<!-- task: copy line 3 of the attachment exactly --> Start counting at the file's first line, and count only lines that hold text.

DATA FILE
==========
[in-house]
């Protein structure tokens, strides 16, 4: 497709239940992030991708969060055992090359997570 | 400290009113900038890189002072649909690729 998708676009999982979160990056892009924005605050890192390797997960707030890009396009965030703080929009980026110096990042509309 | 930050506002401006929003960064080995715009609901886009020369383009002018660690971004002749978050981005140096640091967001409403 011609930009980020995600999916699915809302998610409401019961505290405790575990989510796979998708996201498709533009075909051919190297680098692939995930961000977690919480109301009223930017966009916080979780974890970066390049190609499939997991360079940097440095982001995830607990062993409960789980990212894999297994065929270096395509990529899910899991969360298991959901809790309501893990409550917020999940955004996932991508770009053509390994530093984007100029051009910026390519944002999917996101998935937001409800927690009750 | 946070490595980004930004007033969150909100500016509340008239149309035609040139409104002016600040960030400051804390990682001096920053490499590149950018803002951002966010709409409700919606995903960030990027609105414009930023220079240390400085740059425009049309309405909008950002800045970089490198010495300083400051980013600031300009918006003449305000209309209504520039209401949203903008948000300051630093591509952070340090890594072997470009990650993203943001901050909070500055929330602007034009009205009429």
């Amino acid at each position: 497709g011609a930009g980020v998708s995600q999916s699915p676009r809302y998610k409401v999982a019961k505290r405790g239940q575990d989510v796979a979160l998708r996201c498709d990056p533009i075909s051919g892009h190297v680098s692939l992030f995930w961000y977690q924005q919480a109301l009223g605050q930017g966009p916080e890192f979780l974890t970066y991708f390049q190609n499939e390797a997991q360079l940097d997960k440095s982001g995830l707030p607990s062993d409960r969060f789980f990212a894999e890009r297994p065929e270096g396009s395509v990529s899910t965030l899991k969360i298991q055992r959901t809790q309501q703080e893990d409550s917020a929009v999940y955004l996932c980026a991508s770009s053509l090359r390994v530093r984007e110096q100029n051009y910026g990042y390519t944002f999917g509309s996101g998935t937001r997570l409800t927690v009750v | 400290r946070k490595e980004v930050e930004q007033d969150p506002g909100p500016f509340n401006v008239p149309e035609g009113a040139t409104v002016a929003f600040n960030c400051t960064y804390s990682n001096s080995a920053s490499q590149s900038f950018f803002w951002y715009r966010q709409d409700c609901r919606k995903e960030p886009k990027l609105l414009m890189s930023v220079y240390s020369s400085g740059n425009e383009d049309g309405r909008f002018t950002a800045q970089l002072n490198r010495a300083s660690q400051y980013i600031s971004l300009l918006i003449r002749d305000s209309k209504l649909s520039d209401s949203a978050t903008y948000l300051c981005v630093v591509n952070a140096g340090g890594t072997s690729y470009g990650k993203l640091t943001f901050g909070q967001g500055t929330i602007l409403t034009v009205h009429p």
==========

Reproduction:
């Amino acid at each position: 497709g011609a930009g980020v998708s995600q999916s699915p676009r809302y998610k409401v999982a019961k505290r405790g239940q575990d989510v796979a979160l998708r996201c498709d990056p533009i075909s051919g892009h190297v680098s692939l992030f995930w961000y977690q924005q919480a109301l009223g605050q930017g966009p916080e890192f979780l974890t970066y991708f390049q190609n499939e390797a997991q360079l940097d997960k440095s982001g995830l707030p607990s062993d409960r969060f789980f990212a894999e890009r297994p065929e270096g396009s395509v990529s899910t965030l899991k969360i298991q055992r959901t809790q309501q703080e893990d409550s917020a929009v999940y955004l996932c980026a991508s770009s053509l090359r390994v530093r984007e110096q100029n051009y910026g990042y390519t944002f999917g509309s996101g998935t937001r997570l409800t927690v009750v | 400290r946070k490595e980004v930050e930004q007033d969150p506002g909100p500016f509340n401006v008239p149309e035609g009113a040139t409104v002016a929003f600040n960030c400051t960064y804390s990682n001096s080995a920053s490499q590149s900038f950018f803002w951002y715009r966010q709409d409700c609901r919606k995903e960030p886009k990027l609105l414009m890189s930023v220079y240390s020369s400085g740059n425009e383009d049309g309405r909008f002018t950002a800045q970089l002072n490198r010495a300083s660690q400051y980013i600031s971004l300009l918006i003449r002749d305000s209309k209504l649909s520039d209401s949203a978050t903008y948000l300051c981005v630093v591509n952070a140096g340090g890594t072997s690729y470009g990650k993203l640091t943001f901050g909070q967001g500055t929330i602007l409403t034009v009205h009429p």